2333. And in the morning ye shall rise and go on your way. That this signifies confirmation in good and truth, may be seen from the signification of "rising in the morning," and also from the signification of "going on the way." In the Word "morning" signifies the Lord's kingdom and whatever belongs to the Lord's kingdom, thus principally the good of love and of charity, as will be confirmed from the Word at verse 15; and a "way" signifies truth (see n. 627); for which reason it is said that after they had been in his house and had passed the night there (by which is signified that they had an abode in the good of charity that was with him), they should "rise in the morning and go on their way," by which is signified being thereby thus confirmed in good and truth.
 From this, as from other passages, it is evident how remote from the sense of the letter, and consequently how much unseen, is the internal sense, especially in the historical parts of the Word; and that it does not come to view unless the meaning of every word is unfolded in accordance with its constant signification in the Word. On this account, when the ideas are kept in the sense of the letter, the internal sense appears no otherwise than as something obscure and dark; but on the other hand when the ideas are kept in the internal sense, the sense of the letter appears in like manner obscure, nay, to the angels as nothing. For the angels are no longer in worldly and corporeal things, like those of man, but in spiritual and celestial things, into which the words of the sense of the letter are wonderfully changed, when it ascends from a man who is reading the Word to the sphere in which the angels are, that is, to heaven; and this from the correspondence of spiritual things with worldly, and of celestial things with corporeal. This correspondence is most constant, but its nature has not yet been disclosed until now in the unfolding of the meaning of the words, names, and numbers in the Word, as to the internal sense.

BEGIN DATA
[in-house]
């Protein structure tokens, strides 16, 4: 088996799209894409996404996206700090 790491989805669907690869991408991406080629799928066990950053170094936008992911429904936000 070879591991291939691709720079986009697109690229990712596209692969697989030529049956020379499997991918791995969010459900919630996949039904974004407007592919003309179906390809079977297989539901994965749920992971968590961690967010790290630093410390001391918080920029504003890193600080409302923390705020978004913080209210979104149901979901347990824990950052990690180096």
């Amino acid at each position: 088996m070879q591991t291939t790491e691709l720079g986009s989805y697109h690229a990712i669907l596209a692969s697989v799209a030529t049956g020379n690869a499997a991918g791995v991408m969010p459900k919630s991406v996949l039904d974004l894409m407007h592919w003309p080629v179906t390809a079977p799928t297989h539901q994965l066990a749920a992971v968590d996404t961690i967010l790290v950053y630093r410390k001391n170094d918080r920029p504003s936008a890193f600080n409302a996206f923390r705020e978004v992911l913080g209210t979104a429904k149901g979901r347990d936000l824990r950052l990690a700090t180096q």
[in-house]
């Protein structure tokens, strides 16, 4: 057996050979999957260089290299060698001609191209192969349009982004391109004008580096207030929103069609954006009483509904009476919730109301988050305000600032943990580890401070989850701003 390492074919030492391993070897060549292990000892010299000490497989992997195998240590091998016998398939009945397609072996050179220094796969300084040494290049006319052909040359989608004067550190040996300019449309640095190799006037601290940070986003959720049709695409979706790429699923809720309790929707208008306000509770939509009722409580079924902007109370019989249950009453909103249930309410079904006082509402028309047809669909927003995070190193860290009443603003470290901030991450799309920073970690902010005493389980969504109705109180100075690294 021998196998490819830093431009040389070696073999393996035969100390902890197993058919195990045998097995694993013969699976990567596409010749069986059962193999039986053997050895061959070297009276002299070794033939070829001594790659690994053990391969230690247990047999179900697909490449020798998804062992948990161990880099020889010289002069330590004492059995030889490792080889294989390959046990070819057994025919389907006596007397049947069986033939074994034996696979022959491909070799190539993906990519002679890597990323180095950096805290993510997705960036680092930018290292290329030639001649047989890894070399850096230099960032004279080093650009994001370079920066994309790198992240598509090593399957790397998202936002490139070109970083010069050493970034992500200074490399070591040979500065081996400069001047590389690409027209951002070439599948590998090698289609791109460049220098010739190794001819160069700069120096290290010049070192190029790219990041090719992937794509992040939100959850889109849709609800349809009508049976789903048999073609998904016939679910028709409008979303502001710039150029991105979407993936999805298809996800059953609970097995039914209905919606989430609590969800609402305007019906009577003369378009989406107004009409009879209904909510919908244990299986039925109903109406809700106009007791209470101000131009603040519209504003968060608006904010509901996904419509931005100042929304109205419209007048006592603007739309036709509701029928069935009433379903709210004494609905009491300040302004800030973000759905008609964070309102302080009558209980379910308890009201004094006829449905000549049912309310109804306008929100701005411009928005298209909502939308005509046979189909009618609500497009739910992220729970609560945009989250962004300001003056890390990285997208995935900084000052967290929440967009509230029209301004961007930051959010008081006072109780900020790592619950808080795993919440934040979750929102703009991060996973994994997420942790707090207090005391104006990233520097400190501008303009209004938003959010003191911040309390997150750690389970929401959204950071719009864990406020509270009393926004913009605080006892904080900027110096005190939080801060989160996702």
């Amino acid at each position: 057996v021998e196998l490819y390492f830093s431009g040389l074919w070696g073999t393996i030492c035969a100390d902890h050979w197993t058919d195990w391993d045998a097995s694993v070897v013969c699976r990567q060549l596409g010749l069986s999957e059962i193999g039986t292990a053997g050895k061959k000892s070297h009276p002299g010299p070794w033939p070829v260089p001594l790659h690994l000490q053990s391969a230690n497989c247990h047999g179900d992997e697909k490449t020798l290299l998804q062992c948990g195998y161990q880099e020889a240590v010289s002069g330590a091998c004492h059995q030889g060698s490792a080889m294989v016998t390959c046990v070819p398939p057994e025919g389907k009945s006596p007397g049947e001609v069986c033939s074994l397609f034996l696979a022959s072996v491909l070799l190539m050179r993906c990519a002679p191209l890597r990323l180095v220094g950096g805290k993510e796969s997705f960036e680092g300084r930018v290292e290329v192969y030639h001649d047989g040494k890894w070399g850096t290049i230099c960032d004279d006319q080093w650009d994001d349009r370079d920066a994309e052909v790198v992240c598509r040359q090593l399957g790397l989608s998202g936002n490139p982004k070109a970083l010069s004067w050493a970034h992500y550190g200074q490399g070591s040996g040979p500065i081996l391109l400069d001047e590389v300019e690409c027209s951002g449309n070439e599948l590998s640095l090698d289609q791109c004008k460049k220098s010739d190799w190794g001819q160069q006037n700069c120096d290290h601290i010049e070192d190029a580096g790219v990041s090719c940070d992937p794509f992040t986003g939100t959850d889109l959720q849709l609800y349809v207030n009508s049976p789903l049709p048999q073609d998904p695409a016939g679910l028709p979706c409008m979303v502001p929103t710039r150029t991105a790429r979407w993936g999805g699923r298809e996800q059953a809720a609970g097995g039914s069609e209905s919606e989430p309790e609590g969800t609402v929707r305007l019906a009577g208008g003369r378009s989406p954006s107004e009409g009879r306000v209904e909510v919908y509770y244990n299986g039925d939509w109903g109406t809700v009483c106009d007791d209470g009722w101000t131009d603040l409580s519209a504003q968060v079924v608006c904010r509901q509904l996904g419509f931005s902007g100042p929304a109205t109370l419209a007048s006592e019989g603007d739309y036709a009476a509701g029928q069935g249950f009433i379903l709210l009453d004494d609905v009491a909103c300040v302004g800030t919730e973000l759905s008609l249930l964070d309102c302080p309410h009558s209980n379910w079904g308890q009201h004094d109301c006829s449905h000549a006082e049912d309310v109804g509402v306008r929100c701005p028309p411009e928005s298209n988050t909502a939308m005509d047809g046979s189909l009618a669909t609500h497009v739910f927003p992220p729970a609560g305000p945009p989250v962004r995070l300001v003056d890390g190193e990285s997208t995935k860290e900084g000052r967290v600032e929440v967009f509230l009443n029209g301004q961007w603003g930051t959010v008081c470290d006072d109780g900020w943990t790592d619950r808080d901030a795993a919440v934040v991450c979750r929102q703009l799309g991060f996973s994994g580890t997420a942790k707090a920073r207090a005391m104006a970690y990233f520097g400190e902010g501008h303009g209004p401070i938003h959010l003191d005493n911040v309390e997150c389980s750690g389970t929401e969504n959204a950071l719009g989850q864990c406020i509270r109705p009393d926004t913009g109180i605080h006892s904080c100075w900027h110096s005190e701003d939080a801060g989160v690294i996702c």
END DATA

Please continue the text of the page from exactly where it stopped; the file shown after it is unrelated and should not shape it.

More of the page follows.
That it may be known what is the nature of this correspondence, or what is the same, how worldly and corporeal ideas pass into corresponding spiritual and celestial ideas when the former are elevated to heaven, take as an example "morning" and "way." When "morning" is read, as in the passage before us to "rise in the morning," the angels do not get an idea of any morning of a day, but an idea of morning in the spiritual sense, thus such a one as is described in Samuel: "The Rock of Israel He is as the light of the morning when the sun riseth, a morning without clouds" (2 Sam. 23:3, 4); and in Daniel: "The holy one said unto me, Until evening, when morning comes, two thousand three hundred" (Dan. 8:14, 26). Thus instead of "morning" the angels perceive the Lord, or His Kingdom, or the heavenly things of love and charity; and these in fact with variety according to the series of things in the Word which is being read.
 In like manner where "way" is read-as here, to "go on your way"-they can have no idea of a way, but another idea which is spiritual or celestial, namely, like that in John, where the Lord said: "I am the way and the truth" (John 14:6); and as in David: "Make Thy ways known to me, O Jehovah, lead my way in truth" (Ps. 25:4, 5); and in Isaiah: "He made Him to know the way of understanding" (Isa. 40:14). Thus instead of "way" the angels perceive truth, and this in both the historical and the prophetical parts of the Word. For the angels no longer care for the historical things, as these are altogether inadequate to their ideas; and therefore in place of them they perceive such things as belong to the Lord and His kingdom, and which also in the internal sense follow on in a beautiful order and well-connected series. For this reason, and also in order that the Word may be for the angels, all the historical things therein are representative, and each of the words is significative of such things; which peculiarity the Word has above all other writing.